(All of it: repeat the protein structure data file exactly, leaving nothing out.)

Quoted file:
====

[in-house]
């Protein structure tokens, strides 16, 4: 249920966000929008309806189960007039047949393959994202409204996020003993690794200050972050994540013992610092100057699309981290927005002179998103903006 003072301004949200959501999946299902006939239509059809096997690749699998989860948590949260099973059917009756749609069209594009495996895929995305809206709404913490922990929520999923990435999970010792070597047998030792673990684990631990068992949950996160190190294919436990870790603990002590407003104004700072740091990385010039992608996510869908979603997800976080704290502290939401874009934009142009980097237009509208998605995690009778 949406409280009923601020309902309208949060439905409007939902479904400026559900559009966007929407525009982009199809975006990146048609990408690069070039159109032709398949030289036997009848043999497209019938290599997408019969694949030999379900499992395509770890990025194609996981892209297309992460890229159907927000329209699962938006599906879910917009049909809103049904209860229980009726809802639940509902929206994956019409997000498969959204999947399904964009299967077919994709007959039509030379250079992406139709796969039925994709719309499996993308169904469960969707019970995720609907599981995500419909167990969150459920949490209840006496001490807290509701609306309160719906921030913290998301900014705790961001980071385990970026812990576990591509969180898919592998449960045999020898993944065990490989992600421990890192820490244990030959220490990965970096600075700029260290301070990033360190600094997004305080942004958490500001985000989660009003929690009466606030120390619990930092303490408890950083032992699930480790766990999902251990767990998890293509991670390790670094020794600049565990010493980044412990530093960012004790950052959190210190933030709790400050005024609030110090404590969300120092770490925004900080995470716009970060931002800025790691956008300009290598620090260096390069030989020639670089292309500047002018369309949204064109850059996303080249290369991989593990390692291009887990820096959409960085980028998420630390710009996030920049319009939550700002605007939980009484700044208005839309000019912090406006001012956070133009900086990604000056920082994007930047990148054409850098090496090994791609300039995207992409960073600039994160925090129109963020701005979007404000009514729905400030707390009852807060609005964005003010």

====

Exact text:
[in-house]
């Protein structure tokens, strides 16, 4: 249920966000929008309806189960007039047949393959994202409204996020003993690794200050972050994540013992610092100057699309981290927005002179998103903006 003072301004949200959501999946299902006939239509059809096997690749699998989860948590949260099973059917009756749609069209594009495996895929995305809206709404913490922990929520999923990435999970010792070597047998030792673990684990631990068992949950996160190190294919436990870790603990002590407003104004700072740091990385010039992608996510869908979603997800976080704290502290939401874009934009142009980097237009509208998605995690009778 949406409280009923601020309902309208949060439905409007939902479904400026559900559009966007929407525009982009199809975006990146048609990408690069070039159109032709398949030289036997009848043999497209019938290599997408019969694949030999379900499992395509770890990025194609996981892209297309992460890229159907927000329209699962938006599906879910917009049909809103049904209860229980009726809802639940509902929206994956019409997000498969959204999947399904964009299967077919994709007959039509030379250079992406139709796969039925994709719309499996993308169904469960969707019970995720609907599981995500419909167990969150459920949490209840006496001490807290509701609306309160719906921030913290998301900014705790961001980071385990970026812990576990591509969180898919592998449960045999020898993944065990490989992600421990890192820490244990030959220490990965970096600075700029260290301070990033360190600094997004305080942004958490500001985000989660009003929690009466606030120390619990930092303490408890950083032992699930480790766990999902251990767990998890293509991670390790670094020794600049565990010493980044412990530093960012004790950052959190210190933030709790400050005024609030110090404590969300120092770490925004900080995470716009970060931002800025790691956008300009290598620090260096390069030989020639670089292309500047002018369309949204064109850059996303080249290369991989593990390692291009887990820096959409960085980028998420630390710009996030920049319009939550700002605007939980009484700044208005839309000019912090406006001012956070133009900086990604000056920082994007930047990148054409850098090496090994791609300039995207992409960073600039994160925090129109963020701005979007404000009514729905400030707390009852807060609005964005003010």